Queen Elizabeth death

From ‘RIP’ to ‘Good Riddance,’ Chinese Netizens Reflect on Queen’s Death

Only hours after Queen Elizabeth II’s death was announced, a hashtag for the news began trending on Weibo. It now has over three billion views

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Sep 13, 2022 2 mins read

Queen Elizabeth II, Britain’s longest-reigning monarch, died on Thursday, September 8, at the age of 96. Mourners in Edinburgh, Scotland, began queuing on the evening of September 12 to pay their respects to the departed monarch at St. Giles’ Cathedral.


The Queen had a complicated relationship with China during her 70 years on the throne. She reigned through significant events in Sino-British relations, including the Korean War, the establishment of diplomatic relations, the Hong Kong handover and the strengthening of economic ties between the two countries.


In 1986, Elizabeth II became the first British monarch to visit China, touring the Great Wall in Beijing and stopping in Xi’an, Kunming, Guangzhou, and Shanghai.

In recent years, however, the relationship between the U.K. and China has cooled due to political unrest in Hong Kong and allegations of human rights violations in China’s Xinjiang autonomous region. (It may cool much further with Liz Truss’ recent appointment as prime minister. Truss, the former foreign secretary, is known for her hawkish language on China.)


The hashtag ‘The British Queen Has Died’ (#英国女王去世#) began trending on the Chinese microblogging site Weibo mere hours after Queen Elizabeth II’s death was announced. It has since been viewed more than 3.5 billion times.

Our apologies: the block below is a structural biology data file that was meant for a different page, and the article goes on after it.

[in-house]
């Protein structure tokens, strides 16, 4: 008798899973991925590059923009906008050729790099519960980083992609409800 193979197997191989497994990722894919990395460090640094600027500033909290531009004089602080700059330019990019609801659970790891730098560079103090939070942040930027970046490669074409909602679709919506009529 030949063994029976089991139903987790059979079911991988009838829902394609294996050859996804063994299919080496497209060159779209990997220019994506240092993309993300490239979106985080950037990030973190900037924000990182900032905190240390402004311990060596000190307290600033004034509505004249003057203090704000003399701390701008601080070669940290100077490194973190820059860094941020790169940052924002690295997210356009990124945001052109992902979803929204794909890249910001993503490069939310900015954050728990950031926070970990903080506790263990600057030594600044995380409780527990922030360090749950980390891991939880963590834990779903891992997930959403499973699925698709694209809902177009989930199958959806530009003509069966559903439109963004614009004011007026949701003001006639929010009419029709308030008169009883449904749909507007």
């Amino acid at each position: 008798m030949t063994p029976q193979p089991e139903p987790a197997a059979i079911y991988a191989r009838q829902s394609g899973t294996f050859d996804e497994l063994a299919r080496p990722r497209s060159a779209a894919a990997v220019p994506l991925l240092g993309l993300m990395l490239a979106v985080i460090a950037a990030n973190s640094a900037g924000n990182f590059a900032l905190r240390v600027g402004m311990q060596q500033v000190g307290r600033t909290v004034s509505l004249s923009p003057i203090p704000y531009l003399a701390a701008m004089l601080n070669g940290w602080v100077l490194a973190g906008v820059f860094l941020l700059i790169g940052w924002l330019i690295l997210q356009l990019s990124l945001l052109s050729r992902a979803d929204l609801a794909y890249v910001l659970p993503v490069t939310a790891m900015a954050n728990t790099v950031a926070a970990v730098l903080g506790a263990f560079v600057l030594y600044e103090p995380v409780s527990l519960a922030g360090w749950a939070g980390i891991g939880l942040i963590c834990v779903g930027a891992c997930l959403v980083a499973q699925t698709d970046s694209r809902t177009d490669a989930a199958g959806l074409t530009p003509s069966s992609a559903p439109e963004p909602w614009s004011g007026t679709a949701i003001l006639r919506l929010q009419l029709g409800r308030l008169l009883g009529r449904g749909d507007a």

Most people have expressed the feeling that they are witnessing a changing of the guard and the end of an era. Others have used Queen Elizabeth II’s death as an opportunity to express their discontent with the legacy of Britain’s monarchy and colonial exploitation.


One user of the Chinese microblogging platform Weibo wrote, “She was the symbol of a colonialist system and a defender of imperialism. Her prosperity was built on the blood and tears of oppressed people worldwide.”

Chinese-Canadian author Xiran Jay Zhao has been outspoken about Queen Elizabeth II’s death on Twitter, tweeting, “Raise your hand if your country has been personally victimized by the British Empire” and “I will stop celebrating the Queen’s death when the British Museum returns all the artifacts it plundered.”


Many, however, have offered the Queen a simple “Rest in Peace.”


elizabeth ii with deng xiaoping in china in 1986

Queen Elizabeth II and Deng Xiaoping in China in 1986


Queen Elizabeth II ascended to the throne in 1952 at the age of 25. In the 70 years since, she has guided her country through the independence of former Commonwealth colonies, the rise of the European Union (E.U.), the invention of the internet, Britain’s departure from the E.U., and the Covid-19 pandemic.


The Queen had met with every Chinese president since Jiang Zemin; during her 1986 visit, she also met de facto Chinese leader Deng Xiaoping. Jiang Zemin, who served as president from 1993 to 2003, was born in 1926, the same year as Queen Elizabeth II.


September 9, the day after the Queen’s death, also marks the 46th anniversary of Mao Zedong’s death. In response to a Weibo post calling for people to cherish “our great leader, Chairman Mao,” one person commented, “The grace of the Queen is an illusion, but the greatness of Mao is real.”


On the same day, current Chinese President Xi Jinping sent his condolences to the British royal family.


Images via Twitter

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